Alligator (1980) & Alligator II: The Mutation (1991) – review

Here in Australia, especially during summer, life is a never-ending creature feature. Surprisingly our array of creepy-crawlies and large reptiles are rarely subject to cinematic exploitation. By contrast, in the United States, almost every member of the animal kingdom has at one time been a star, like an alligator – a titular monster of the 1980 classic and its inferior sequel, both of which have come to take a bite out of the physical media market with a stacked Limited Edition 4K UHD & Blu-ray set from 101 Films in the UK, available from February 12th.

It’s easy to dismiss Alligator asJaws in the Sewer”, but this gritty urbanised monster movie, set in Chicago by way of Los Angeles, has something to say rather than just disturbing the audience with torn-off arms and legs. Our overly large antagonist is the result of man’s carelessness through the illegal disposal of biological experiments and the selling of “miniature alligators” which are just babies, the catalyst of this film, that interestingly almost comes full circle when tragedy is publicly exploited for profit. Behind the shady practices is a callus corporate entity, which speaks to the growing influence of big business on governing bodies during the 1980s.

Robert Forster stars as the rather downtrodden cop, David Madison, who’s on the trail, so to speak, of our reptilian beast. Thankfully his thick midwestern accent helps with the suspension of disbelief regarding the film’s setting. Plot-wise, Alligator follows the usual trajectory of the genre, but the technical side, which brings the creature to life, pulls it out of B-picture territory despite the appearance of Henry Silva as the Quint-esque gator hunter. Our hero’s pairing with herpetologist and love interest Marisa Kendall (Robin Riker) results in an intelligent duo for a change, and an attractive one if I may say so.

Alligator II: The Mutation, a semi-redundant title, considering this ‘croc’ is no more a mutant than the original, but then again, this sequel is a soft remake. Completism is a force sometimes stronger than gravity, so I understand its inclusion in this fine set, but you’ll easily be forgiven if you want to skip it. However, I will say that character actor, Richard Lynch, is “all in” as this film’s resident gator hunter, who comes up from the bayou with Kane Hodder in tow. Lynch’s excitement is awkwardly visible in more ways than one! I’m sure there are some fans of Alligator II, and to its credit, the film is a lot more lively than its predecessor, but it’s severely lacking effort on all fronts.


All the special features for both Alligator films come ported from their respective Region A releases, which will be good news for those who only own Region B players. Interviews include a wide range of individuals who worked in front of and behind the camera for each movie, from background actors to scriptwriters.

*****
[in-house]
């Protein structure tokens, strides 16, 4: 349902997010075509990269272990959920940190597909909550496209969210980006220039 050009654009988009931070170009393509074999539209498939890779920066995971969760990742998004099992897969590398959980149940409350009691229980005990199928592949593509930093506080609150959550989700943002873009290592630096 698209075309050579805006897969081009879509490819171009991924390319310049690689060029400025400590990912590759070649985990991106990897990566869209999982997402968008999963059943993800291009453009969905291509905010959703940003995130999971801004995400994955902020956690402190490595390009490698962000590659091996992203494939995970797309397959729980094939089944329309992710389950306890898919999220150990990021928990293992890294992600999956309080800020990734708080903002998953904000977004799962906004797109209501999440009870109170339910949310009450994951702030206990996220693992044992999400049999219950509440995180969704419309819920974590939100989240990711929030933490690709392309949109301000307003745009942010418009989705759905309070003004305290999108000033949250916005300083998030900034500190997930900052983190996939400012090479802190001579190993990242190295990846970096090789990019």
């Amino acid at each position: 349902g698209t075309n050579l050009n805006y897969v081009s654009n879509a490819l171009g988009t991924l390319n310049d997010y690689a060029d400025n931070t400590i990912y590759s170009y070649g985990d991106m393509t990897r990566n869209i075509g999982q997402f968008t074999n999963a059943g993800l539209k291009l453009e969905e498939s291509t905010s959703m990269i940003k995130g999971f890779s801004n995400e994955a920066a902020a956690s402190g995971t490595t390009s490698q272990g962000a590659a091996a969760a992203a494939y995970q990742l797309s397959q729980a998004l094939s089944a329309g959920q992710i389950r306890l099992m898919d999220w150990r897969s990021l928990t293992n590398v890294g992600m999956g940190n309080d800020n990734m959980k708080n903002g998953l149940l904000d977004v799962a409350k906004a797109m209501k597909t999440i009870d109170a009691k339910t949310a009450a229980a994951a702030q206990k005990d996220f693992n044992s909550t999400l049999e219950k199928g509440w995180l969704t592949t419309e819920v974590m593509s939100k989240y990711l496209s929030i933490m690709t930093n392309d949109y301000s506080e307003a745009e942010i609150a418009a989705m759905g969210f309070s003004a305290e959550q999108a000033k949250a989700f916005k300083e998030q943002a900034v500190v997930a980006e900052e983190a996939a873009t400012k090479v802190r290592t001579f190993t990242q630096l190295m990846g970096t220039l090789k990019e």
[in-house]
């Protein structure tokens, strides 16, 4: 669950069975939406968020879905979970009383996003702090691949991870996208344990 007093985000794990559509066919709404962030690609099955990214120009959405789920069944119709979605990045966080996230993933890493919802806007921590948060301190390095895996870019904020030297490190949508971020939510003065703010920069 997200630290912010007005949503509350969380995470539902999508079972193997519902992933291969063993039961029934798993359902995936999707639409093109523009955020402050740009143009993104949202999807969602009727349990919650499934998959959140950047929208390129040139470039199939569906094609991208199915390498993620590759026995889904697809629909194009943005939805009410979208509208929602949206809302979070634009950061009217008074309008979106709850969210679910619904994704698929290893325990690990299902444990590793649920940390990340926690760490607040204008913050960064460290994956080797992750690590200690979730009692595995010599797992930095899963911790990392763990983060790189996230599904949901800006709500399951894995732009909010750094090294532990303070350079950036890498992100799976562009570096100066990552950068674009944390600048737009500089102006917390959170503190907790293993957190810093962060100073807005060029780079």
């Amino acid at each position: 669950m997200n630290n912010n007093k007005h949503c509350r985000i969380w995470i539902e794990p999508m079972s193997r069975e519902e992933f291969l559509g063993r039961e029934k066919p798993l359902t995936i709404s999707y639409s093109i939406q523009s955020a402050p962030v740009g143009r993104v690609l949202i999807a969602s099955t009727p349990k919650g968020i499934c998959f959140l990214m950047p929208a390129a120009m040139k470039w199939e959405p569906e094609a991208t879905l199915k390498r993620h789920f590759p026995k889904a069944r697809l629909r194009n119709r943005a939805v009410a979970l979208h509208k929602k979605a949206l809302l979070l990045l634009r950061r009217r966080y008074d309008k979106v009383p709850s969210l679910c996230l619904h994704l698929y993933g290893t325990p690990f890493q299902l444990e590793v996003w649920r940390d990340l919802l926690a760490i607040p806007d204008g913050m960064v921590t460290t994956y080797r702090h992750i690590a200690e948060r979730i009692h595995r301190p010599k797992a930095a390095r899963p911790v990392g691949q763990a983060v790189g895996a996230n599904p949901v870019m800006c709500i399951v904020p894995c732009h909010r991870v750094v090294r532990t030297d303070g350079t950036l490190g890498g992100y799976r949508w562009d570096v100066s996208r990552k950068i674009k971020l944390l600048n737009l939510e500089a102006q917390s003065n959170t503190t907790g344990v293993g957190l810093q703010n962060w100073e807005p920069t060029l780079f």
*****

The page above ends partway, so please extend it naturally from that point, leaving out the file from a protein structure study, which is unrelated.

Bryan Cranston, who worked as an assistant on Alligator, gives a passionate recollection of his experience which mainly involved making reptile guts. The Breaking Bad actor gets personal when talking about a brief encounter with Robert Forster when the pair shared a van ride to the film set. Director Lewis Teague goes equally as deep when talking about how Alligator helped encourage him to stay clean from drug and alcohol use. Of course, Teague also goes into detail about the film’s production, spanning from the story’s origins to the difficulties of working in the L.A sewers. Actress Robin Riker, on the other hand, keeps her interview light and breezy, divulging a funny anecdote about how she and Forster used to “toke it up” between takes.

While all positive in their reflections, those who worked on Alligator II are a bit more reserved than their counterparts interviewed for the original film. Director John Hess goes into the most detail in his interview, describing his relationship and admiration for each of the actors he worked with on set. Hess’ sit down is one in a line of many that describe the troubles encountered with both real and fake gators due to the film’s small budget. Special Effects Coordinator John Eggett goes into detail regarding problems with the prop reptile, and health and safety hazards which affected both those in front of and behind the camera. Kane Hodder, who appears as a background actor takes a different route with his interview, and instead talks about bonding with co-star Richard Lynch over their burn scars.  – Hannah Lynch


Alligator’s 4K UHD treatment offers a level of detail and picture clarity that fans probably never expected to see from a modest creature feature. The colour is not the most vibrant, but the somewhat muted tones appear very natural. Even the step-down in quality on the Blu-ray counterpart, still manages to look impressive, as does Alligator II. Despite lacking the grain and texture of the original film, the sequel appears very clean, typical of a direct-to-video feature that has since undergone HD remastering. It was a tad difficult to find details on the audio, but a Stereo 2.0 track provides robust sounds with loud dialogue.

101 Films has set the bar pretty high for 2024, with this stacked box set which boasts great display value thanks to unique and newly commissioned artwork that fronts the box and reverse art for each film. – Alligator (1980) & Alligator II: The Mutation (1991) (Limited Edition) (4K UHD & Blu-ray) retails for £39.99 GBP and $66 AUD, which is a bargain if you’re buying from Australia. Pre-order online while stocks last.   

(1980 & 1991, director: Lewis Teague& John Hess)


alligator direct blu-ray screen captures


alligator II direct blu-ray screen captures


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